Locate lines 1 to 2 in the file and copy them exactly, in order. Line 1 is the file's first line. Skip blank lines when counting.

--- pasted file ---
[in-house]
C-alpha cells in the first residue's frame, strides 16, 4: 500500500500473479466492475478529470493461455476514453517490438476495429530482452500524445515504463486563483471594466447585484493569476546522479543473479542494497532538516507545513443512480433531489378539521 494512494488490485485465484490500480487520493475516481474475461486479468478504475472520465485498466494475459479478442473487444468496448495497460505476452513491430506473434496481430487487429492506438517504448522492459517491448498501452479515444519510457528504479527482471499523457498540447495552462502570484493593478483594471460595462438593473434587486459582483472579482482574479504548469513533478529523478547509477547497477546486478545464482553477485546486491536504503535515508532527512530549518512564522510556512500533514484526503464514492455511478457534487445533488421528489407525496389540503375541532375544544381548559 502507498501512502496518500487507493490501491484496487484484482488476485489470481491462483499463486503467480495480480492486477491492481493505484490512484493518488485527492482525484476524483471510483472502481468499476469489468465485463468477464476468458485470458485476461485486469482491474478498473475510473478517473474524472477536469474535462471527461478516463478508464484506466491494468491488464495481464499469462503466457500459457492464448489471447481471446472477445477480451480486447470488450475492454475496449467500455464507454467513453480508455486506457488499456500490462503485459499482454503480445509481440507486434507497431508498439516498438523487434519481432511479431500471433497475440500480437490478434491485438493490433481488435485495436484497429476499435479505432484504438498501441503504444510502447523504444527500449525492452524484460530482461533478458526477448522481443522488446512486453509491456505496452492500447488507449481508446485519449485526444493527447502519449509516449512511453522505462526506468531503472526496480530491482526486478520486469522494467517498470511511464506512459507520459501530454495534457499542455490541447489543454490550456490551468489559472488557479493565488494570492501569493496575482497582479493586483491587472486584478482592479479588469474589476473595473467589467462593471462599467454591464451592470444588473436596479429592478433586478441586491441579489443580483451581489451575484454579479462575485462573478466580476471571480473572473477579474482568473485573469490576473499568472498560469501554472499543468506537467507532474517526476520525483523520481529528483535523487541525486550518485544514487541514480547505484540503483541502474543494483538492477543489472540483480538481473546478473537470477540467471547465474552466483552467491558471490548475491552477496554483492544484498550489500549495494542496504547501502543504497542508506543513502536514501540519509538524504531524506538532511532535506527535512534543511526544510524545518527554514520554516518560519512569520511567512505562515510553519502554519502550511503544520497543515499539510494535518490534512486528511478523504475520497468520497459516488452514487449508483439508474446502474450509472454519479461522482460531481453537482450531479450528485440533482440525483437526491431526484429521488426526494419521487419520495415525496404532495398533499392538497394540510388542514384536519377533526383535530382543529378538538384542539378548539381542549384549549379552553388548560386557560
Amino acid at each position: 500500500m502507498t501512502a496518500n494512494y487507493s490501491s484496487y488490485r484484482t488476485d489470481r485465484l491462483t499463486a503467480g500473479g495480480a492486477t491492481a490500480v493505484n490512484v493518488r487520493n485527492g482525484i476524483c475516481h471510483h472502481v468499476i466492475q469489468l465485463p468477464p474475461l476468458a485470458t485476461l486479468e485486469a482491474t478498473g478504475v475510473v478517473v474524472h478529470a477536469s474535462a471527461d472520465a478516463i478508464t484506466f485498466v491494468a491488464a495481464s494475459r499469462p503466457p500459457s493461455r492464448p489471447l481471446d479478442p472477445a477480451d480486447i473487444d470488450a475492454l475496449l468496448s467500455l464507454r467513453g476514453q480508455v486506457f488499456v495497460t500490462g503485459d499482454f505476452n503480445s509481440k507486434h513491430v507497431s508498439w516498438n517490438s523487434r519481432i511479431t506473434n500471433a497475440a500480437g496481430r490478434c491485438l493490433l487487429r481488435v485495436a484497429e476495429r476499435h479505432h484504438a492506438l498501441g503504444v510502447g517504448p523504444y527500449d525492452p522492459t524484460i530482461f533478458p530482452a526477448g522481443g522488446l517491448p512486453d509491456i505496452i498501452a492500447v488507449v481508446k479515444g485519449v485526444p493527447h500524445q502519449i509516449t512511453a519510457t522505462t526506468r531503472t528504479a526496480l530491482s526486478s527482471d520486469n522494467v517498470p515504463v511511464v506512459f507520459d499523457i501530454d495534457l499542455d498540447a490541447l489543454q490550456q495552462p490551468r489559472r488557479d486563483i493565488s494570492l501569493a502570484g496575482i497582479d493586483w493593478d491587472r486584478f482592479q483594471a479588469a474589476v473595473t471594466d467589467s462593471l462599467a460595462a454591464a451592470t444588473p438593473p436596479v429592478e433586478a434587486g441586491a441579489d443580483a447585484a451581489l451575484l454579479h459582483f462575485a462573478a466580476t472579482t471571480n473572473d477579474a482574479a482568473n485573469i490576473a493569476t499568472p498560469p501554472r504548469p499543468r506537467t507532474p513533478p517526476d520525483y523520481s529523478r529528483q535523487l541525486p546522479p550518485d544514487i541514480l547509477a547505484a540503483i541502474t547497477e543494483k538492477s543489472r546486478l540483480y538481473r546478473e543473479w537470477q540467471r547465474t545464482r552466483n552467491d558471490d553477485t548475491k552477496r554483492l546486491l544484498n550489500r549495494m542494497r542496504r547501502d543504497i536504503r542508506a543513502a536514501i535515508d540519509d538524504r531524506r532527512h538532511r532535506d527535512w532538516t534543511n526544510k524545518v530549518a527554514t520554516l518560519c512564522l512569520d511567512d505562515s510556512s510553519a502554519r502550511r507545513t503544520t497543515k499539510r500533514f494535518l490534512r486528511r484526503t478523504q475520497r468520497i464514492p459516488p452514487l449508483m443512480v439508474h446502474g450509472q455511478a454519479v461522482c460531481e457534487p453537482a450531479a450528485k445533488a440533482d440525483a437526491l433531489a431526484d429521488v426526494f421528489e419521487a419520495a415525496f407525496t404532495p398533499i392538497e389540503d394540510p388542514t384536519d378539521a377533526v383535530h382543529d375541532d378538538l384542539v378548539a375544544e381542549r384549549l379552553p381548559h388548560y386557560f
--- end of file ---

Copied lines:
[in-house]
C-alpha cells in the first residue's frame, strides 16, 4: 500500500500473479466492475478529470493461455476514453517490438476495429530482452500524445515504463486563483471594466447585484493569476546522479543473479542494497532538516507545513443512480433531489378539521 494512494488490485485465484490500480487520493475516481474475461486479468478504475472520465485498466494475459479478442473487444468496448495497460505476452513491430506473434496481430487487429492506438517504448522492459517491448498501452479515444519510457528504479527482471499523457498540447495552462502570484493593478483594471460595462438593473434587486459582483472579482482574479504548469513533478529523478547509477547497477546486478545464482553477485546486491536504503535515508532527512530549518512564522510556512500533514484526503464514492455511478457534487445533488421528489407525496389540503375541532375544544381548559 502507498501512502496518500487507493490501491484496487484484482488476485489470481491462483499463486503467480495480480492486477491492481493505484490512484493518488485527492482525484476524483471510483472502481468499476469489468465485463468477464476468458485470458485476461485486469482491474478498473475510473478517473474524472477536469474535462471527461478516463478508464484506466491494468491488464495481464499469462503466457500459457492464448489471447481471446472477445477480451480486447470488450475492454475496449467500455464507454467513453480508455486506457488499456500490462503485459499482454503480445509481440507486434507497431508498439516498438523487434519481432511479431500471433497475440500480437490478434491485438493490433481488435485495436484497429476499435479505432484504438498501441503504444510502447523504444527500449525492452524484460530482461533478458526477448522481443522488446512486453509491456505496452492500447488507449481508446485519449485526444493527447502519449509516449512511453522505462526506468531503472526496480530491482526486478520486469522494467517498470511511464506512459507520459501530454495534457499542455490541447489543454490550456490551468489559472488557479493565488494570492501569493496575482497582479493586483491587472486584478482592479479588469474589476473595473467589467462593471462599467454591464451592470444588473436596479429592478433586478441586491441579489443580483451581489451575484454579479462575485462573478466580476471571480473572473477579474482568473485573469490576473499568472498560469501554472499543468506537467507532474517526476520525483523520481529528483535523487541525486550518485544514487541514480547505484540503483541502474543494483538492477543489472540483480538481473546478473537470477540467471547465474552466483552467491558471490548475491552477496554483492544484498550489500549495494542496504547501502543504497542508506543513502536514501540519509538524504531524506538532511532535506527535512534543511526544510524545518527554514520554516518560519512569520511567512505562515510553519502554519502550511503544520497543515499539510494535518490534512486528511478523504475520497468520497459516488452514487449508483439508474446502474450509472454519479461522482460531481453537482450531479450528485440533482440525483437526491431526484429521488426526494419521487419520495415525496404532495398533499392538497394540510388542514384536519377533526383535530382543529378538538384542539378548539381542549384549549379552553388548560386557560